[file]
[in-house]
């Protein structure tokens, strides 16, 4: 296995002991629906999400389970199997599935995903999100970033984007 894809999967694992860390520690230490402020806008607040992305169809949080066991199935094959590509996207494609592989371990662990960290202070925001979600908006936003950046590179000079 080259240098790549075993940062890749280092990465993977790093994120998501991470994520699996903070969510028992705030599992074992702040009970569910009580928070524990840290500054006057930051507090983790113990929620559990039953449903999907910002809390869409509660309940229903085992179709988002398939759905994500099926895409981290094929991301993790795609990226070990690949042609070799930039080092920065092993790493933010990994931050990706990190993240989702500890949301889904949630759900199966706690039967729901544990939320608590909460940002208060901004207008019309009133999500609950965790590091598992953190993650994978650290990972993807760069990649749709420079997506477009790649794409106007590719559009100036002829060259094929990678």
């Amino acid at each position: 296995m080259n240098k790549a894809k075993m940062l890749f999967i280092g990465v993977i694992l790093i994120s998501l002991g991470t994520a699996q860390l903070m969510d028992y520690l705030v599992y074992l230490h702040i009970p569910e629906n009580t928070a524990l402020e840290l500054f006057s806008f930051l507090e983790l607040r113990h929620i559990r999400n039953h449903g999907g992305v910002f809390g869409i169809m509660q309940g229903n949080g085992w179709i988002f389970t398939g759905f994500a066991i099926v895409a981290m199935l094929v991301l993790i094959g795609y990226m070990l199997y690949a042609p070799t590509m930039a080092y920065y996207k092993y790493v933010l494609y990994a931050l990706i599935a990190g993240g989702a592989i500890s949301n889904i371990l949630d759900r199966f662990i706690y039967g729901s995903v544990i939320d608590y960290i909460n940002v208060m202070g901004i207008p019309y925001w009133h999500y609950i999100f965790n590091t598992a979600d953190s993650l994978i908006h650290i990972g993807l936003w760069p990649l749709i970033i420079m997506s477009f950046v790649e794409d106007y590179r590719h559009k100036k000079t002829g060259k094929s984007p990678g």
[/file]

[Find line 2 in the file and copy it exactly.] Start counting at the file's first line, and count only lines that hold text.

């Protein structure tokens, strides 16, 4: 296995002991629906999400389970199997599935995903999100970033984007 894809999967694992860390520690230490402020806008607040992305169809949080066991199935094959590509996207494609592989371990662990960290202070925001979600908006936003950046590179000079 080259240098790549075993940062890749280092990465993977790093994120998501991470994520699996903070969510028992705030599992074992702040009970569910009580928070524990840290500054006057930051507090983790113990929620559990039953449903999907910002809390869409509660309940229903085992179709988002398939759905994500099926895409981290094929991301993790795609990226070990690949042609070799930039080092920065092993790493933010990994931050990706990190993240989702500890949301889904949630759900199966706690039967729901544990939320608590909460940002208060901004207008019309009133999500609950965790590091598992953190993650994978650290990972993807760069990649749709420079997506477009790649794409106007590719559009100036002829060259094929990678």